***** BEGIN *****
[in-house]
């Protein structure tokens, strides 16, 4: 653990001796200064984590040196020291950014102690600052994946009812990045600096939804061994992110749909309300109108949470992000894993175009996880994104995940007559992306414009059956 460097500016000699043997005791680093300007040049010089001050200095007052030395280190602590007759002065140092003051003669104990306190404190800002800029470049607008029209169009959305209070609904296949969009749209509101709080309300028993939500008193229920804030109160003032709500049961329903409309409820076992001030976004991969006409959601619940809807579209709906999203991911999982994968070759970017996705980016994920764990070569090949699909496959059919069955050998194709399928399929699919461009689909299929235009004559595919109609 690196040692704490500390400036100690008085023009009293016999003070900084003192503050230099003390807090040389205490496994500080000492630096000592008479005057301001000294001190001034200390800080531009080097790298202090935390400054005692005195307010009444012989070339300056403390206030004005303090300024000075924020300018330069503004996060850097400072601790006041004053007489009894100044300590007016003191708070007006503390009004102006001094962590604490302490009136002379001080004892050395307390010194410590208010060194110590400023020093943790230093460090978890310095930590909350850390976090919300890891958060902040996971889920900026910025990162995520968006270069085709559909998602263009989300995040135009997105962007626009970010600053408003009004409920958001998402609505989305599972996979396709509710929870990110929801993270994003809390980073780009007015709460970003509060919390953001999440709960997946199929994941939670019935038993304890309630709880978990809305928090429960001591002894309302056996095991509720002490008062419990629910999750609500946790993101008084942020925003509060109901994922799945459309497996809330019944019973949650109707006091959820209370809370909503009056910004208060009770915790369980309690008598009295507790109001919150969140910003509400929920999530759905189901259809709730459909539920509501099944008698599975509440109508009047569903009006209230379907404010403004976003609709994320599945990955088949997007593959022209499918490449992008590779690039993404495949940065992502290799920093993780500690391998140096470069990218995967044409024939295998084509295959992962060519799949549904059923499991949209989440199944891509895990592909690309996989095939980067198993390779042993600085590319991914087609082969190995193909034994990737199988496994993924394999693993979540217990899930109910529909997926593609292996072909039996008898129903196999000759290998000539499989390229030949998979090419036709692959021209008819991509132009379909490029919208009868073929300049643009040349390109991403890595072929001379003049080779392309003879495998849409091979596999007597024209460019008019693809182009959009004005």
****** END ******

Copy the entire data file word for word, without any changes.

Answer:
[in-house]
């Protein structure tokens, strides 16, 4: 653990001796200064984590040196020291950014102690600052994946009812990045600096939804061994992110749909309300109108949470992000894993175009996880994104995940007559992306414009059956 460097500016000699043997005791680093300007040049010089001050200095007052030395280190602590007759002065140092003051003669104990306190404190800002800029470049607008029209169009959305209070609904296949969009749209509101709080309300028993939500008193229920804030109160003032709500049961329903409309409820076992001030976004991969006409959601619940809807579209709906999203991911999982994968070759970017996705980016994920764990070569090949699909496959059919069955050998194709399928399929699919461009689909299929235009004559595919109609 690196040692704490500390400036100690008085023009009293016999003070900084003192503050230099003390807090040389205490496994500080000492630096000592008479005057301001000294001190001034200390800080531009080097790298202090935390400054005692005195307010009444012989070339300056403390206030004005303090300024000075924020300018330069503004996060850097400072601790006041004053007489009894100044300590007016003191708070007006503390009004102006001094962590604490302490009136002379001080004892050395307390010194410590208010060194110590400023020093943790230093460090978890310095930590909350850390976090919300890891958060902040996971889920900026910025990162995520968006270069085709559909998602263009989300995040135009997105962007626009970010600053408003009004409920958001998402609505989305599972996979396709509710929870990110929801993270994003809390980073780009007015709460970003509060919390953001999440709960997946199929994941939670019935038993304890309630709880978990809305928090429960001591002894309302056996095991509720002490008062419990629910999750609500946790993101008084942020925003509060109901994922799945459309497996809330019944019973949650109707006091959820209370809370909503009056910004208060009770915790369980309690008598009295507790109001919150969140910003509400929920999530759905189901259809709730459909539920509501099944008698599975509440109508009047569903009006209230379907404010403004976003609709994320599945990955088949997007593959022209499918490449992008590779690039993404495949940065992502290799920093993780500690391998140096470069990218995967044409024939295998084509295959992962060519799949549904059923499991949209989440199944891509895990592909690309996989095939980067198993390779042993600085590319991914087609082969190995193909034994990737199988496994993924394999693993979540217990899930109910529909997926593609292996072909039996008898129903196999000759290998000539499989390229030949998979090419036709692959021209008819991509132009379909490029919208009868073929300049643009040349390109991403890595072929001379003049080779392309003879495998849409091979596999007597024209460019008019693809182009959009004005």